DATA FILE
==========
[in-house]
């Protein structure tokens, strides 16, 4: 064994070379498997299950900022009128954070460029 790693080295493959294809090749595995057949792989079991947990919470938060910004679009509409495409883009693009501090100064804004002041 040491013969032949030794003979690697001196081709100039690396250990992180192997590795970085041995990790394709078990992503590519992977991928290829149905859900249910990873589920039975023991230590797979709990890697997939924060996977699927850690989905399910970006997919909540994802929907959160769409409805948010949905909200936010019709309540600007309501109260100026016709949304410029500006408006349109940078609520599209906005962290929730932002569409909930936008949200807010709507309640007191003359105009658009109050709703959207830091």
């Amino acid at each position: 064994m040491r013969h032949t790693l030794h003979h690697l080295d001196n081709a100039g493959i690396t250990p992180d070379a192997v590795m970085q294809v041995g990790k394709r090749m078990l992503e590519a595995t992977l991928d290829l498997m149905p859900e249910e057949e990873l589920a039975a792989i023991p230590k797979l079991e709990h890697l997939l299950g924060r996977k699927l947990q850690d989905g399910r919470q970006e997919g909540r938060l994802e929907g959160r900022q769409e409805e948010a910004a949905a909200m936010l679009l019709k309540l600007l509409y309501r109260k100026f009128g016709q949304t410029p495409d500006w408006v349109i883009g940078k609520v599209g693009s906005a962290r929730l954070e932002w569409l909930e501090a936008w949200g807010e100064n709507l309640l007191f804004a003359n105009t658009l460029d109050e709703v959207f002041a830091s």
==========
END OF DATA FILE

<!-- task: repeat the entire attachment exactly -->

[in-house]
């Protein structure tokens, strides 16, 4: 064994070379498997299950900022009128954070460029 790693080295493959294809090749595995057949792989079991947990919470938060910004679009509409495409883009693009501090100064804004002041 040491013969032949030794003979690697001196081709100039690396250990992180192997590795970085041995990790394709078990992503590519992977991928290829149905859900249910990873589920039975023991230590797979709990890697997939924060996977699927850690989905399910970006997919909540994802929907959160769409409805948010949905909200936010019709309540600007309501109260100026016709949304410029500006408006349109940078609520599209906005962290929730932002569409909930936008949200807010709507309640007191003359105009658009109050709703959207830091």
């Amino acid at each position: 064994m040491r013969h032949t790693l030794h003979h690697l080295d001196n081709a100039g493959i690396t250990p992180d070379a192997v590795m970085q294809v041995g990790k394709r090749m078990l992503e590519a595995t992977l991928d290829l498997m149905p859900e249910e057949e990873l589920a039975a792989i023991p230590k797979l079991e709990h890697l997939l299950g924060r996977k699927l947990q850690d989905g399910r919470q970006e997919g909540r938060l994802e929907g959160r900022q769409e409805e948010a910004a949905a909200m936010l679009l019709k309540l600007l509409y309501r109260k100026f009128g016709q949304t410029p495409d500006w408006v349109i883009g940078k609520v599209g693009s906005a962290r929730l954070e932002w569409l909930e501090a936008w949200g807010e100064n709507l309640l007191f804004a003359n105009t658009l460029d109050e709703v959207f002041a830091s």